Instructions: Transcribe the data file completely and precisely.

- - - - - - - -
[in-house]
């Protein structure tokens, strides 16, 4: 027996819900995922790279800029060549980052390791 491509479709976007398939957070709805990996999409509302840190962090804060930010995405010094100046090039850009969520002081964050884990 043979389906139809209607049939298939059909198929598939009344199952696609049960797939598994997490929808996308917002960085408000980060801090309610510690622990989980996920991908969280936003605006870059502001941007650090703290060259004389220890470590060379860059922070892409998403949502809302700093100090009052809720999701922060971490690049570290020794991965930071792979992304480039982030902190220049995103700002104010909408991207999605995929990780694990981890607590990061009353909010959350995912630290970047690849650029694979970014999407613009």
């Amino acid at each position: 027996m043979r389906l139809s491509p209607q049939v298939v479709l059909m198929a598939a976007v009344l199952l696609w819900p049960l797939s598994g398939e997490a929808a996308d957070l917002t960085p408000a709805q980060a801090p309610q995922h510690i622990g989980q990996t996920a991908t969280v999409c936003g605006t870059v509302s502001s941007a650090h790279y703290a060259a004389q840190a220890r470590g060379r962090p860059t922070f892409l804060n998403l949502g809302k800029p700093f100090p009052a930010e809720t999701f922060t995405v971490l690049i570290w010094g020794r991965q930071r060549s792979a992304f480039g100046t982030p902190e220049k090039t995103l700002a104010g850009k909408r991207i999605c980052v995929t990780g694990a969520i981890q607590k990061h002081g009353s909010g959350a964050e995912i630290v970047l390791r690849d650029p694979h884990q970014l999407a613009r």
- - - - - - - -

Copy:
[in-house]
């Protein structure tokens, strides 16, 4: 027996819900995922790279800029060549980052390791 491509479709976007398939957070709805990996999409509302840190962090804060930010995405010094100046090039850009969520002081964050884990 043979389906139809209607049939298939059909198929598939009344199952696609049960797939598994997490929808996308917002960085408000980060801090309610510690622990989980996920991908969280936003605006870059502001941007650090703290060259004389220890470590060379860059922070892409998403949502809302700093100090009052809720999701922060971490690049570290020794991965930071792979992304480039982030902190220049995103700002104010909408991207999605995929990780694990981890607590990061009353909010959350995912630290970047690849650029694979970014999407613009």
């Amino acid at each position: 027996m043979r389906l139809s491509p209607q049939v298939v479709l059909m198929a598939a976007v009344l199952l696609w819900p049960l797939s598994g398939e997490a929808a996308d957070l917002t960085p408000a709805q980060a801090p309610q995922h510690i622990g989980q990996t996920a991908t969280v999409c936003g605006t870059v509302s502001s941007a650090h790279y703290a060259a004389q840190a220890r470590g060379r962090p860059t922070f892409l804060n998403l949502g809302k800029p700093f100090p009052a930010e809720t999701f922060t995405v971490l690049i570290w010094g020794r991965q930071r060549s792979a992304f480039g100046t982030p902190e220049k090039t995103l700002a104010g850009k909408r991207i999605c980052v995929t990780g694990a969520i981890q607590k990061h002081g009353s909010g959350a964050e995912i630290v970047l390791r690849d650029p694979h884990q970014l999407a613009r």